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swin2013

  • one year ago

Integration by substitution

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  1. amoodarya
    • one year ago
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    where is question?

  2. swin2013
    • one year ago
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    general integral with the function sin(2x) dx My work: u = 2x du/dx = 2 du = 2dx 1/2 integral (2sin(2x)dx) 1/2 integral (sinu * du) 1/2sin(2x) + C but that's not right i believe.. lol

  3. swin2013
    • one year ago
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    is it supposed to be cos instead of sin?

  4. Spacelimbus
    • one year ago
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    keep your derivatives in mind, what happens if you derive -cos(x)?

  5. swin2013
    • one year ago
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    sin

  6. Spacelimbus
    • one year ago
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    exactly.

  7. swin2013
    • one year ago
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    oh i just checked the answer sheet -_- it says cos...

  8. swin2013
    • one year ago
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    1/2 (cos(2x)) + C

  9. Spacelimbus
    • one year ago
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    hmm, well that's not the answer in my opinion, because if you derive that you get: \[\Large - \frac{1}{2} \sin(2x) \cdot 2 = - \sin(2x) \]

  10. swin2013
    • one year ago
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    oh... i didn't get that at all. idk, the given answer is 1/2cos(2x) + C

  11. swin2013
    • one year ago
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    is my u sub wrong?

  12. Spacelimbus
    • one year ago
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    No your substitution is perfect, it's more the way you integrated, you kept the sin function, which shouldn't be the case when you integrate, because when you differentiate you want to obtain the integrand again \[F(x)\prime =f(x) \]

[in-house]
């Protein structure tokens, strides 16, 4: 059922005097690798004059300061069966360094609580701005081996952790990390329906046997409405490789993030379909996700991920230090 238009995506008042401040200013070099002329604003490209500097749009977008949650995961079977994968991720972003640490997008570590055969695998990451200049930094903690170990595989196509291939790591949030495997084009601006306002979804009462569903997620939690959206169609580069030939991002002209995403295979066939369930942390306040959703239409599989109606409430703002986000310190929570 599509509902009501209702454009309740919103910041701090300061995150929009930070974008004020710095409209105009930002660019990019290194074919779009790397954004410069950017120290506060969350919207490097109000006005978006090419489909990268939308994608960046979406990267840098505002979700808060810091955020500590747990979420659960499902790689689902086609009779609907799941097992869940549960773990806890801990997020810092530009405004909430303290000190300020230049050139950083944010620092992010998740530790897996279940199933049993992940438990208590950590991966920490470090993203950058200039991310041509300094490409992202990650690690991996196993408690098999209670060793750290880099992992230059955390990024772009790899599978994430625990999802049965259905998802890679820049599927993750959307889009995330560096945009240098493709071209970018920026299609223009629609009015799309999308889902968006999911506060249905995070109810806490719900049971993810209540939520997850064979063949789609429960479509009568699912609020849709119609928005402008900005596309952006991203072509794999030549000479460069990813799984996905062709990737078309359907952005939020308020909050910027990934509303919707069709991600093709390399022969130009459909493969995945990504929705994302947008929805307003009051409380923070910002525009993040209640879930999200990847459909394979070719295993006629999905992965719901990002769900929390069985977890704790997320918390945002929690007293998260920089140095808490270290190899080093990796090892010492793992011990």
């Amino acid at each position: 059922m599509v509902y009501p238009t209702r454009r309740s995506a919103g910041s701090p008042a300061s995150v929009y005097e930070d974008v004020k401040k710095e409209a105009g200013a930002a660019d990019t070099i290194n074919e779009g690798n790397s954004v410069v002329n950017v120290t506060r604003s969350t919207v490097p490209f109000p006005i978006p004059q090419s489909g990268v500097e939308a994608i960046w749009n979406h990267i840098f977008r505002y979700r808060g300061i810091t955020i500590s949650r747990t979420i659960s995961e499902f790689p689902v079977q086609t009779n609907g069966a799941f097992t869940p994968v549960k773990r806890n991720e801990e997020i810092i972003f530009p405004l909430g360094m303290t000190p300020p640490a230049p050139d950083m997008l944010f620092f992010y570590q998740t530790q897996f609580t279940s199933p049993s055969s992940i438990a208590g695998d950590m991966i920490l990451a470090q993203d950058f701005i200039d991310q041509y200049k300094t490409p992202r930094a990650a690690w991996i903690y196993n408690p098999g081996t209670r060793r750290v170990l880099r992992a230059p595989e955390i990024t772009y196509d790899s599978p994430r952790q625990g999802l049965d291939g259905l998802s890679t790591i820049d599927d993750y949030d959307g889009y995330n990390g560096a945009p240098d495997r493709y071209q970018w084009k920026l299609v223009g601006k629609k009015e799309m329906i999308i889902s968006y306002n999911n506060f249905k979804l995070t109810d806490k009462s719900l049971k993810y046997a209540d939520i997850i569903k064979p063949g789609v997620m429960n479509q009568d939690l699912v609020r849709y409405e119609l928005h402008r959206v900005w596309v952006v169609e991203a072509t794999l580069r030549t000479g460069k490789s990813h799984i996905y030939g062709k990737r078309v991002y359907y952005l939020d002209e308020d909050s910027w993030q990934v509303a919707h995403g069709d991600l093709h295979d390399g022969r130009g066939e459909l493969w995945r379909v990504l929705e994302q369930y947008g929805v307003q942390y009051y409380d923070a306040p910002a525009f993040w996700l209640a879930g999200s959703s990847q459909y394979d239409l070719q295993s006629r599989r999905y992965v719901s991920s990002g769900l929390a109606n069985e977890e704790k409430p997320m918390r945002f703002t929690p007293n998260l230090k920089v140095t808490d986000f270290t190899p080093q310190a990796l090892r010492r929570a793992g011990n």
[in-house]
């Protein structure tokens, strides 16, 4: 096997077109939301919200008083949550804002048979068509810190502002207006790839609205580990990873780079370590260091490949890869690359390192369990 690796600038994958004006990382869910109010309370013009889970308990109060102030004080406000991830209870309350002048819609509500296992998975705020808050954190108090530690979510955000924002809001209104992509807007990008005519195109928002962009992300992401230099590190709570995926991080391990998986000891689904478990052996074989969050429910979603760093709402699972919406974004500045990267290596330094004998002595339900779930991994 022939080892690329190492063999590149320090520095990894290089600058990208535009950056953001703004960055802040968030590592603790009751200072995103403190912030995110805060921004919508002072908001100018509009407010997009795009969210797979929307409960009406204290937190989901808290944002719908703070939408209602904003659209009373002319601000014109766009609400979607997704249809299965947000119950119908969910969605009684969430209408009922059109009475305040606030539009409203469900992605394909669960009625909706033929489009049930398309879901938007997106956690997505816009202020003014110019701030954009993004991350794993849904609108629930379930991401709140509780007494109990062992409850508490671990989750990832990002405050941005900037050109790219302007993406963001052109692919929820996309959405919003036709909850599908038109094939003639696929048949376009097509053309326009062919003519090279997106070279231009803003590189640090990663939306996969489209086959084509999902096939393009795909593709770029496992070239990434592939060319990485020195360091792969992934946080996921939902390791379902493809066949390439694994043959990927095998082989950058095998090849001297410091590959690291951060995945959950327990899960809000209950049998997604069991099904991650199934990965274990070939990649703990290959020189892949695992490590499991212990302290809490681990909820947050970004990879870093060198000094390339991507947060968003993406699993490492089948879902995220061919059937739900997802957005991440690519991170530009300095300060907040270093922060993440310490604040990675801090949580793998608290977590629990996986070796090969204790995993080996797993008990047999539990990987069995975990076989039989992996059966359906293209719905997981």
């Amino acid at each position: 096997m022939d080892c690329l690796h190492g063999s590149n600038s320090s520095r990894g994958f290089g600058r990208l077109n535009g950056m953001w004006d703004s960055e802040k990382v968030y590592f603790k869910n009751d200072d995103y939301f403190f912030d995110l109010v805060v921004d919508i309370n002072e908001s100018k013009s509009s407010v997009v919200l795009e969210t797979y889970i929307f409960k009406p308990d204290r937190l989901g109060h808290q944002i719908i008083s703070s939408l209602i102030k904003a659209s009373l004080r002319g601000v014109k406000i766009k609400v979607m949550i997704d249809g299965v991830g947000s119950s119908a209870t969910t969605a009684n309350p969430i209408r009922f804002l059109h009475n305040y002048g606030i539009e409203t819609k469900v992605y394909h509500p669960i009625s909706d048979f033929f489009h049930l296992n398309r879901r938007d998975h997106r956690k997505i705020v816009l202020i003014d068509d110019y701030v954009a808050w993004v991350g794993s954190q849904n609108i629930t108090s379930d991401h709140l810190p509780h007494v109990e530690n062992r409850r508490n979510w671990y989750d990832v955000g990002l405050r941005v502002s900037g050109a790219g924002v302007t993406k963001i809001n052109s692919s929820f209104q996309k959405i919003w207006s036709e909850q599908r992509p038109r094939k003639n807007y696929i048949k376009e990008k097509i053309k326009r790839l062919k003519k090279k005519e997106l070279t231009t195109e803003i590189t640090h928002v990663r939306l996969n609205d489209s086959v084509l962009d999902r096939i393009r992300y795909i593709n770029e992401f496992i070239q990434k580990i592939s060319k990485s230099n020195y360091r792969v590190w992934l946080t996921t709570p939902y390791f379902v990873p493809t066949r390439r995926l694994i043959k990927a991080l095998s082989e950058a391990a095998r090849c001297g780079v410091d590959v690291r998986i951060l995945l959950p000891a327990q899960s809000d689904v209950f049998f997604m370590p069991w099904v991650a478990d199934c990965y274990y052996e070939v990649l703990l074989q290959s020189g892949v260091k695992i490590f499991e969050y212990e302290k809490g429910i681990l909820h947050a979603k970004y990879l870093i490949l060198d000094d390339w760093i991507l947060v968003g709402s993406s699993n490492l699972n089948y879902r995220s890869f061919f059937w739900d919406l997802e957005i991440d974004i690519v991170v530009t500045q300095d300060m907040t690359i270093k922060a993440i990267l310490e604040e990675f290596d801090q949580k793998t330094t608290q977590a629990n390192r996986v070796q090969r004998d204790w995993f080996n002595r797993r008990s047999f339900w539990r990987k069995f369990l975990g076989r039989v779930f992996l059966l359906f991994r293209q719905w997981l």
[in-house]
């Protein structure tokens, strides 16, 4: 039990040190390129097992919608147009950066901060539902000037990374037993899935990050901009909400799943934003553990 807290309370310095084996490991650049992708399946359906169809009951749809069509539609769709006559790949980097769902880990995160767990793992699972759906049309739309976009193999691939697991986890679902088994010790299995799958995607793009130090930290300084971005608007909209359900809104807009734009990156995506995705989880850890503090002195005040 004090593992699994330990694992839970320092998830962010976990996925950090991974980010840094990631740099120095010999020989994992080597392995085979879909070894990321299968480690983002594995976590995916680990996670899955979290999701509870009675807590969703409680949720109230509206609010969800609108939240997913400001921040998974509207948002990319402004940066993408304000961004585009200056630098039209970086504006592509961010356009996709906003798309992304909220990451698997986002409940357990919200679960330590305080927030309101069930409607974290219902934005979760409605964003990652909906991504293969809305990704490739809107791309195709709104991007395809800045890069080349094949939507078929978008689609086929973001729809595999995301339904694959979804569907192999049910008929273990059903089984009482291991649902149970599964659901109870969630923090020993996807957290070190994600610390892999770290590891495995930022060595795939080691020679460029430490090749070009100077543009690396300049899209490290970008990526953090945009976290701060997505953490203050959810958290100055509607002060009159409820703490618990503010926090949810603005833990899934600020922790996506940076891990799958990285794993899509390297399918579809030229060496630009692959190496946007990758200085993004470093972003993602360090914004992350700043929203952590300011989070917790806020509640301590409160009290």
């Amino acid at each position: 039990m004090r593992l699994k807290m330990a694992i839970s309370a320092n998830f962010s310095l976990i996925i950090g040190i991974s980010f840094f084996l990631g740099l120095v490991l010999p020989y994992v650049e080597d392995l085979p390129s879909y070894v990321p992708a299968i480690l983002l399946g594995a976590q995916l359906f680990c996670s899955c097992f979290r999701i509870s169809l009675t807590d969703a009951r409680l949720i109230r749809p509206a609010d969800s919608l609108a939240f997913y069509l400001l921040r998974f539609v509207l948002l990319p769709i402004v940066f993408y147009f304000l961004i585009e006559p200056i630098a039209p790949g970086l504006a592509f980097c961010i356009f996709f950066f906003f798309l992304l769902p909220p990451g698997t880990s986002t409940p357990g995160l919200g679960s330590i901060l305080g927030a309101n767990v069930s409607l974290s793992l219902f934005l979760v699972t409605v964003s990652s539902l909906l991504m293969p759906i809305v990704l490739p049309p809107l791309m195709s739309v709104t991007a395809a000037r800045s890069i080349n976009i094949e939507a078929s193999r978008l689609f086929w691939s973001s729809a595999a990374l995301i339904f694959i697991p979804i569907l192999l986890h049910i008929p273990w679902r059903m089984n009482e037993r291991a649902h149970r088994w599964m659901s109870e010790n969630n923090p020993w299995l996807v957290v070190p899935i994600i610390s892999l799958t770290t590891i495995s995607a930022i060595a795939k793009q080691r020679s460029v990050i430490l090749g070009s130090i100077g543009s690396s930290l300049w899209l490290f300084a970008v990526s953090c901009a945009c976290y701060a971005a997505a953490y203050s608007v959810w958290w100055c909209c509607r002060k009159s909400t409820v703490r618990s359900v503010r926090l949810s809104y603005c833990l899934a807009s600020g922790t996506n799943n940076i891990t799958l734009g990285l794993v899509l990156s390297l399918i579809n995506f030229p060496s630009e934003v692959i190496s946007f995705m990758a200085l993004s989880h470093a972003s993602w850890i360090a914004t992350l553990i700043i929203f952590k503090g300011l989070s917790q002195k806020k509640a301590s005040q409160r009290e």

13. swin2013
    • one year ago
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    OHHHHHH snap I get it! lol

  14. tkhunny
    • one year ago
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    Seriously? Why would you EVER use substitution for a mere constant? It's just craziness. Speculate \(\int \sin(2x)\;dx = -\cos(2x)\;+\;C\) Check \(\dfrac{d}{dx}(-\cos(2x)) = 2\cdot \sin(2x)\) -- Oops, we missed a constant. Solve \(\int \sin(2x)\;dx = -\dfrac{1}{2}\cos(2x)\;+\;C\) -- Done. On the other hand: \(\int \sin(2x)\;dx = \int 2\sin(x)\cos(x)\;dx\) -- Now, THERE'S a candidate for Substitution.

  15. swin2013
    • one year ago
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    because I've been doing exponential functions all day -_- so i kept that in mind that i shouldn't change it. But just to make sure... i should integrate the function after i derive the u correct?

  16. swin2013
    • one year ago
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    oh the constant part i have no prob with hahaha general integrals = add or subtract c lol

  17. tkhunny
    • one year ago
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    I wish I could tell what "derive" means. I have not found it acceptable to use it as the verb form for finding a derivative.

  18. swin2013
    • one year ago
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    i'm not sure if that is sarcasm because i was tempted to give you the definition lolll but thanks!

  19. tkhunny
    • one year ago
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    No, not sarcasm, just discouragement. I don't recommend that usage. It just isn't generally in use.

  20. swin2013
    • one year ago
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    oh here it is. as long as we know the answer and the concept, it's all good.

  21. Spacelimbus
    • one year ago
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    exactly.

  22. tkhunny
    • one year ago
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    And perhaps that we managed to learn something else along the way. Good work.

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